In the meanwhile Turkey is escalating the tension by combining this with a major naval exercise near Cyprus, involving over 130 ships. “Our aim in military exercises is to show that the Turkish Armed Forces are extremely determined, committed and capable of ensuring the security, sovereignty, independence, maritime rights and benefits of Turkey,” Turkish Defence Minister Hulusi Akar said on Sunday. “We take all necessary measures to protect the rights and the law of our country in the Aegean, the Eastern Mediterranean and Cyprus.”
This is hardly the sign of a country prepared to exercise restraint. It is also increased risk in a volatile region, which surely must be alarming the EU, the US, and Nato.
Turkey’s aim is to create grey zones and use these to ‘turn the negotiating table’ in a bid to push Greece and Cyprus to compromise on the EEZ – and probably all other outstanding – issues, under its own terms and its own chosen time.
Regarding the eventuality that Fatih will proceed with drilling, and press statements that it has problems, it should be noted that Turkey never makes hasty moves. With the arrival of the second drilling ship ‘Yavuz’, Turkey is expected to eventually proceed with drilling within the Cyprus EEZ. But Turkey will choose its time for maximum effect – probably just before mayoral elections in Istanbul.
However, timing may also depend on how far the reaction of major players such as US and France will go, and whether the EC will proceed with sanctions against Turkey.
Much hangs on this. The initial responses by the EC have sent strong messages. Donald Tusk said: “The EU stands united behind Cyprus and expects Turkey to respect the sovereign rights of EU member states,” followed by Frederica Mogherini who accused Turkey of engaging in an “illegal act”.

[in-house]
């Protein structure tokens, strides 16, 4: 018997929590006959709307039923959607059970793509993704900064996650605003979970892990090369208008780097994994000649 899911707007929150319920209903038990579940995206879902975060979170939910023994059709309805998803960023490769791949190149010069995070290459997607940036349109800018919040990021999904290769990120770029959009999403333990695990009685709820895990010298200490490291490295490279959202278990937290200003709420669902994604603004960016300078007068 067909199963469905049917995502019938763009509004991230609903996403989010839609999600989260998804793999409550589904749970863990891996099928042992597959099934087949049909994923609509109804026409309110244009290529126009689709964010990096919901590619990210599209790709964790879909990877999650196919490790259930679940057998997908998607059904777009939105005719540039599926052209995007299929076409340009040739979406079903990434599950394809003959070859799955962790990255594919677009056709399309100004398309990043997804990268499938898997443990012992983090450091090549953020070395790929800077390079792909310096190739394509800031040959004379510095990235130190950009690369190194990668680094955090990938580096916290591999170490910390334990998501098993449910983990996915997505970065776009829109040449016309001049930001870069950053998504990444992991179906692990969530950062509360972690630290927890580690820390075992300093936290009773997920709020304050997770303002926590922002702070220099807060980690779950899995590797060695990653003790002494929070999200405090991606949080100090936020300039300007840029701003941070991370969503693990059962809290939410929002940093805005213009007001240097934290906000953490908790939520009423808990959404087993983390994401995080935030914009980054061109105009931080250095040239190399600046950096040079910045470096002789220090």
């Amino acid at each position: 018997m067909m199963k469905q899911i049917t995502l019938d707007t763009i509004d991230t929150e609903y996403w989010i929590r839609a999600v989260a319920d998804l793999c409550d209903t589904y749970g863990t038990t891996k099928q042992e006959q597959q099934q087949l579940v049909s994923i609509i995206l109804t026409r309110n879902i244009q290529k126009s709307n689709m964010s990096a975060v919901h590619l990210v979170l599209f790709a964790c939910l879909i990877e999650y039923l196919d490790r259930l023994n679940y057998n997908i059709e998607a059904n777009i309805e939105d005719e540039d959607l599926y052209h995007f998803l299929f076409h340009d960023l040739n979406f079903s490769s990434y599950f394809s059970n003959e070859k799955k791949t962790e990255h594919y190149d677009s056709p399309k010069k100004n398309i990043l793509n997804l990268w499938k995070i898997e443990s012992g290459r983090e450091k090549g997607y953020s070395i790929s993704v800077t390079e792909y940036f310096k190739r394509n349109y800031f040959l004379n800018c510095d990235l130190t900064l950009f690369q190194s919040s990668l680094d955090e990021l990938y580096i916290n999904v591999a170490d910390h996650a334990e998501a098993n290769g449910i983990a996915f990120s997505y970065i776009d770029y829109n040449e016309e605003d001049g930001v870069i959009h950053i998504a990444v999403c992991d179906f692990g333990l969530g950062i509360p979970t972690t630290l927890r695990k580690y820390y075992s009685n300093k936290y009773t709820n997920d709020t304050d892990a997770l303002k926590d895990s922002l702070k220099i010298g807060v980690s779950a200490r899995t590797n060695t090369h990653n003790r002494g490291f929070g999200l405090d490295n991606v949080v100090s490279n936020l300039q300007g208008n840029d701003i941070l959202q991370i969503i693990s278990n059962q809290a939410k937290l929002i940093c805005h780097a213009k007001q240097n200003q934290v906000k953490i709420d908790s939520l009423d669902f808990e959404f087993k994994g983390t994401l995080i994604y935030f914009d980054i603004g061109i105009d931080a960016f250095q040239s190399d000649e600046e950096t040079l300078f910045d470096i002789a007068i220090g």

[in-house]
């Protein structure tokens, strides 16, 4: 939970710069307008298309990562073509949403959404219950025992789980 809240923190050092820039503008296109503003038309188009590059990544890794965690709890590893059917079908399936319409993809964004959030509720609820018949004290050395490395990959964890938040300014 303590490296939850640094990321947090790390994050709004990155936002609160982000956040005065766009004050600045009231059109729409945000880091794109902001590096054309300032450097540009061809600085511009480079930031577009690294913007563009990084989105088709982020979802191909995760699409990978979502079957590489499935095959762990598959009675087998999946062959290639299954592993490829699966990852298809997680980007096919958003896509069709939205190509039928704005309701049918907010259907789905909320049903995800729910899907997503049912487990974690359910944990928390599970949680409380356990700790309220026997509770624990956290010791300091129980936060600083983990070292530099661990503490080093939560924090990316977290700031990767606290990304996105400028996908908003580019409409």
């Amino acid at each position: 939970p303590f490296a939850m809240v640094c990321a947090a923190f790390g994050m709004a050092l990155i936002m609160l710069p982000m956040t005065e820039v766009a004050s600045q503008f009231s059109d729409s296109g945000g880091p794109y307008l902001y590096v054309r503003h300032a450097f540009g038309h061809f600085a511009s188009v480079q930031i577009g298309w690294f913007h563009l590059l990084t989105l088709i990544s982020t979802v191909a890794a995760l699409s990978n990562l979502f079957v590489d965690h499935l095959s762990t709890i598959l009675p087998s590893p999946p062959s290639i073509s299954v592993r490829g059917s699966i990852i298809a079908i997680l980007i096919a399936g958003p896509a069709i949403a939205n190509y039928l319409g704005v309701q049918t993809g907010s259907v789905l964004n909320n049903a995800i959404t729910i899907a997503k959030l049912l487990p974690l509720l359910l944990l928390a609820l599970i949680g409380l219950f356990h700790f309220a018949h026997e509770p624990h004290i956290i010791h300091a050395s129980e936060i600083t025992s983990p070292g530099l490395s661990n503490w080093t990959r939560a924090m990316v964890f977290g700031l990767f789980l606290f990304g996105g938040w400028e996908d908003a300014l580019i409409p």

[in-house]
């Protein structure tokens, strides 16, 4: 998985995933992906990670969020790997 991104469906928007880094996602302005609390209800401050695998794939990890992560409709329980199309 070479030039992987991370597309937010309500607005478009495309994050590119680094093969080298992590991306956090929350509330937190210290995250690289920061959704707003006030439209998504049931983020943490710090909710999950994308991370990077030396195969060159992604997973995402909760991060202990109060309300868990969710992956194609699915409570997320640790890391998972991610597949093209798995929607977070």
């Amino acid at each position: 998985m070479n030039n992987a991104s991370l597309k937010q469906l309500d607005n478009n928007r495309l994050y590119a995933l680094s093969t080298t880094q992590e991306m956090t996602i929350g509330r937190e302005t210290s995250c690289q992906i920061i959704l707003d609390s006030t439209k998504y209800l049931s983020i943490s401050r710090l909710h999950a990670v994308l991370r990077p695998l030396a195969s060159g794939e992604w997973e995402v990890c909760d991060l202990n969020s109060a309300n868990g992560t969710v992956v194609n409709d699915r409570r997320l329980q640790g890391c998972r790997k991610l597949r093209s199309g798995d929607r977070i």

EC officials have indicated that the EU is ready to go further, with appropriate measures, presumably sanctions. Given the state of the Turkish economy, this would be more serious, even if initially dismissed by Turkey’s foreign minister Melvut Cavusoglu.
But first, the EU and international powers should increase pressure on Turkey not to drill and, if needed, further isolate Turkey.
Should this situation persist beyond June (to avoid clashing with elections in Istanbul), this must be the next step, while urging Turkey to pull back and rely on negotiations to find solutions. But will the EU act? The next European Council meeting on June 20-21 will be crucial.
So the way forward must be to continue political action, but also to push for a solution. This should not be just left on the hope that Turkey will see reason or that it will respond to international pressure.
The solution should be pursued on two fronts. First to address the issues related to exclusive economic zones based on international law, and separately to restart negotiations on the Cyprus problem.
The two are not linked and Cyprus must not be driven into dealing with this as a package. As I warned in earlier articles, even with a solution of the Cyprus problem, Turkey is very likely to carry on pursuing its continental shelf claims.
Turkey is not likely to negotiate directly with Cyprus on the exclusive economic zone issues. As this has wider implications, involving also Greece, Europe should take the lead. Together with Greece, it should talk directly to Turkey to determine what needs to be done to diffuse the situation and seek – and arrive to a solution.
Once such a step is taken, separately, urgency must be given to the resumption of the Cyprus problem negotiations.
Allowing these problems to fester carries many and increasing risks for Cyprus.
Sadly though, it seems that restarting negotiations on the Cyprus problem – a key to a longer-term resolution of the problems – is receding into an uncertain future.